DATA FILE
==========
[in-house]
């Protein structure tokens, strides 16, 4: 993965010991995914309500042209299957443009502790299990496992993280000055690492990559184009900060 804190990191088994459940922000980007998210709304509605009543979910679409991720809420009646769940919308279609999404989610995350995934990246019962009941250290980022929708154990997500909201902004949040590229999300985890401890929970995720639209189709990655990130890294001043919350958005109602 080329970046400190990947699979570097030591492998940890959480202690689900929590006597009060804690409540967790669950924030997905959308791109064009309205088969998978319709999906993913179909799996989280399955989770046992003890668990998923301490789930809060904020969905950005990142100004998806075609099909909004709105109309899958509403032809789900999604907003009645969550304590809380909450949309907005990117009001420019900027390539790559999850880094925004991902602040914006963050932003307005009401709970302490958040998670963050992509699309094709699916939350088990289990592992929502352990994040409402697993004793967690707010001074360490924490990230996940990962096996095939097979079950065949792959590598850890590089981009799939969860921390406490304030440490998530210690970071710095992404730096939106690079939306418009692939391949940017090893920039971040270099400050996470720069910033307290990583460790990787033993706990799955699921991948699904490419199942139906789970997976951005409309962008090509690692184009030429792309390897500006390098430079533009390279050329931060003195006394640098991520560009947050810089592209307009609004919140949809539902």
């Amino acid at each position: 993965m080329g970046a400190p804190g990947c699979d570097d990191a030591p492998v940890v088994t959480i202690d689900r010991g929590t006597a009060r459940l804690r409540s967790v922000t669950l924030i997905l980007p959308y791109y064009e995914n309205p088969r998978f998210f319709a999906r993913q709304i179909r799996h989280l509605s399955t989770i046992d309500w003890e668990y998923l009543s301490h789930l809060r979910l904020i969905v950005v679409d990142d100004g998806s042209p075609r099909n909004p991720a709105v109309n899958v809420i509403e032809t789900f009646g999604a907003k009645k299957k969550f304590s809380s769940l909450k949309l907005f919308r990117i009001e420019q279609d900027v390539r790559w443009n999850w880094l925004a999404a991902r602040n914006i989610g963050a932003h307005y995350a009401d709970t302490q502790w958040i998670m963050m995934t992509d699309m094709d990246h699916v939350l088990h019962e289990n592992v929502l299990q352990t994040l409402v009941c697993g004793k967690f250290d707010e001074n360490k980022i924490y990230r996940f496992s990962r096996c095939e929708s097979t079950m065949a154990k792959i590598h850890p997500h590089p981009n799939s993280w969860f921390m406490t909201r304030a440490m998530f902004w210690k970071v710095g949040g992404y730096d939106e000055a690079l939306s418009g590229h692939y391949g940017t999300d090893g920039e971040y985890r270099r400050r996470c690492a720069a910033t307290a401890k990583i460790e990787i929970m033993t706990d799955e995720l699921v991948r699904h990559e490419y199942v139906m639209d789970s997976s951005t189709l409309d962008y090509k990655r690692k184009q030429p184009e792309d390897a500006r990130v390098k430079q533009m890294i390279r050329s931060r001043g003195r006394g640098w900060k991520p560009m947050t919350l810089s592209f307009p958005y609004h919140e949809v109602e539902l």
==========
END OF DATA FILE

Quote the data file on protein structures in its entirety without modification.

[in-house]
């Protein structure tokens, strides 16, 4: 993965010991995914309500042209299957443009502790299990496992993280000055690492990559184009900060 804190990191088994459940922000980007998210709304509605009543979910679409991720809420009646769940919308279609999404989610995350995934990246019962009941250290980022929708154990997500909201902004949040590229999300985890401890929970995720639209189709990655990130890294001043919350958005109602 080329970046400190990947699979570097030591492998940890959480202690689900929590006597009060804690409540967790669950924030997905959308791109064009309205088969998978319709999906993913179909799996989280399955989770046992003890668990998923301490789930809060904020969905950005990142100004998806075609099909909004709105109309899958509403032809789900999604907003009645969550304590809380909450949309907005990117009001420019900027390539790559999850880094925004991902602040914006963050932003307005009401709970302490958040998670963050992509699309094709699916939350088990289990592992929502352990994040409402697993004793967690707010001074360490924490990230996940990962096996095939097979079950065949792959590598850890590089981009799939969860921390406490304030440490998530210690970071710095992404730096939106690079939306418009692939391949940017090893920039971040270099400050996470720069910033307290990583460790990787033993706990799955699921991948699904490419199942139906789970997976951005409309962008090509690692184009030429792309390897500006390098430079533009390279050329931060003195006394640098991520560009947050810089592209307009609004919140949809539902």
């Amino acid at each position: 993965m080329g970046a400190p804190g990947c699979d570097d990191a030591p492998v940890v088994t959480i202690d689900r010991g929590t006597a009060r459940l804690r409540s967790v922000t669950l924030i997905l980007p959308y791109y064009e995914n309205p088969r998978f998210f319709a999906r993913q709304i179909r799996h989280l509605s399955t989770i046992d309500w003890e668990y998923l009543s301490h789930l809060r979910l904020i969905v950005v679409d990142d100004g998806s042209p075609r099909n909004p991720a709105v109309n899958v809420i509403e032809t789900f009646g999604a907003k009645k299957k969550f304590s809380s769940l909450k949309l907005f919308r990117i009001e420019q279609d900027v390539r790559w443009n999850w880094l925004a999404a991902r602040n914006i989610g963050a932003h307005y995350a009401d709970t302490q502790w958040i998670m963050m995934t992509d699309m094709d990246h699916v939350l088990h019962e289990n592992v929502l299990q352990t994040l409402v009941c697993g004793k967690f250290d707010e001074n360490k980022i924490y990230r996940f496992s990962r096996c095939e929708s097979t079950m065949a154990k792959i590598h850890p997500h590089p981009n799939s993280w969860f921390m406490t909201r304030a440490m998530f902004w210690k970071v710095g949040g992404y730096d939106e000055a690079l939306s418009g590229h692939y391949g940017t999300d090893g920039e971040y985890r270099r400050r996470c690492a720069a910033t307290a401890k990583i460790e990787i929970m033993t706990d799955e995720l699921v991948r699904h990559e490419y199942v139906m639209d789970s997976s951005t189709l409309d962008y090509k990655r690692k184009q030429p184009e792309d390897a500006r990130v390098k430079q533009m890294i390279r050329s931060r001043g003195r006394g640098w900060k991520p560009m947050t919350l810089s592209f307009p958005y609004h919140e949809v109602e539902l």